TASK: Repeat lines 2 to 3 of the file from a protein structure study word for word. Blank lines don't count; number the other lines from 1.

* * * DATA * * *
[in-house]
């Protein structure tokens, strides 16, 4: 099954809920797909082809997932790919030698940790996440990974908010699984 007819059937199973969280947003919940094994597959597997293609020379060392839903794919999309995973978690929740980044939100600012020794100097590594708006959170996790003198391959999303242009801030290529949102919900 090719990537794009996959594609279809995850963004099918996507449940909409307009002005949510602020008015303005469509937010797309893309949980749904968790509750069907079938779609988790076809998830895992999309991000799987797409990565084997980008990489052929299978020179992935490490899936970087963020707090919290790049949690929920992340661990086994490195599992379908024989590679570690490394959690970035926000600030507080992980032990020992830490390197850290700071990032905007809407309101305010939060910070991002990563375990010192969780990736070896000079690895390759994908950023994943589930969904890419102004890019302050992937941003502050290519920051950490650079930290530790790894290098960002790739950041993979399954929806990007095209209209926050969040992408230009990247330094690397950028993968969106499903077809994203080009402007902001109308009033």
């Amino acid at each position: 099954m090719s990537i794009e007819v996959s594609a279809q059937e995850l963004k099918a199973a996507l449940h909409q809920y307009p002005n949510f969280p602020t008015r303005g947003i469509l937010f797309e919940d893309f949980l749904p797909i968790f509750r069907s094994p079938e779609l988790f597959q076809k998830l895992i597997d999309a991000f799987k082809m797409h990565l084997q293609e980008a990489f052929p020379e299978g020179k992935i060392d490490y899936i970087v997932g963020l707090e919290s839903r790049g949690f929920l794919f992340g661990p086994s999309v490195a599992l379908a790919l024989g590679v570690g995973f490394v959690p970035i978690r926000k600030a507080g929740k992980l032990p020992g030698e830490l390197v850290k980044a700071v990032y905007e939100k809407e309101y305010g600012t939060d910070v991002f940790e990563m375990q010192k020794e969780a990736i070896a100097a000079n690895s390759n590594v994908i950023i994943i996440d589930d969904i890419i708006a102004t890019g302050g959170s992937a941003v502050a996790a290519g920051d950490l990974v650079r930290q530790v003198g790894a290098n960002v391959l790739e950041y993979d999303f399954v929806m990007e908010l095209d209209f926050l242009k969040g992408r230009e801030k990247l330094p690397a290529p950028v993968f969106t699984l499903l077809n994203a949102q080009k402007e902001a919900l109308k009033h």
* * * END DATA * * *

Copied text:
């Protein structure tokens, strides 16, 4: 099954809920797909082809997932790919030698940790996440990974908010699984 007819059937199973969280947003919940094994597959597997293609020379060392839903794919999309995973978690929740980044939100600012020794100097590594708006959170996790003198391959999303242009801030290529949102919900 090719990537794009996959594609279809995850963004099918996507449940909409307009002005949510602020008015303005469509937010797309893309949980749904968790509750069907079938779609988790076809998830895992999309991000799987797409990565084997980008990489052929299978020179992935490490899936970087963020707090919290790049949690929920992340661990086994490195599992379908024989590679570690490394959690970035926000600030507080992980032990020992830490390197850290700071990032905007809407309101305010939060910070991002990563375990010192969780990736070896000079690895390759994908950023994943589930969904890419102004890019302050992937941003502050290519920051950490650079930290530790790894290098960002790739950041993979399954929806990007095209209209926050969040992408230009990247330094690397950028993968969106499903077809994203080009402007902001109308009033």
């Amino acid at each position: 099954m090719s990537i794009e007819v996959s594609a279809q059937e995850l963004k099918a199973a996507l449940h909409q809920y307009p002005n949510f969280p602020t008015r303005g947003i469509l937010f797309e919940d893309f949980l749904p797909i968790f509750r069907s094994p079938e779609l988790f597959q076809k998830l895992i597997d999309a991000f799987k082809m797409h990565l084997q293609e980008a990489f052929p020379e299978g020179k992935i060392d490490y899936i970087v997932g963020l707090e919290s839903r790049g949690f929920l794919f992340g661990p086994s999309v490195a599992l379908a790919l024989g590679v570690g995973f490394v959690p970035i978690r926000k600030a507080g929740k992980l032990p020992g030698e830490l390197v850290k980044a700071v990032y905007e939100k809407e309101y305010g600012t939060d910070v991002f940790e990563m375990q010192k020794e969780a990736i070896a100097a000079n690895s390759n590594v994908i950023i994943i996440d589930d969904i890419i708006a102004t890019g302050g959170s992937a941003v502050a996790a290519g920051d950490l990974v650079r930290q530790v003198g790894a290098n960002v391959l790739e950041y993979d999303f399954v929806m990007e908010l095209d209209f926050l242009k969040g992408r230009e801030k990247l330094p690397a290529p950028v993968f969106t699984l499903l077809n994203a949102q080009k402007e902001a919900l109308k009033h």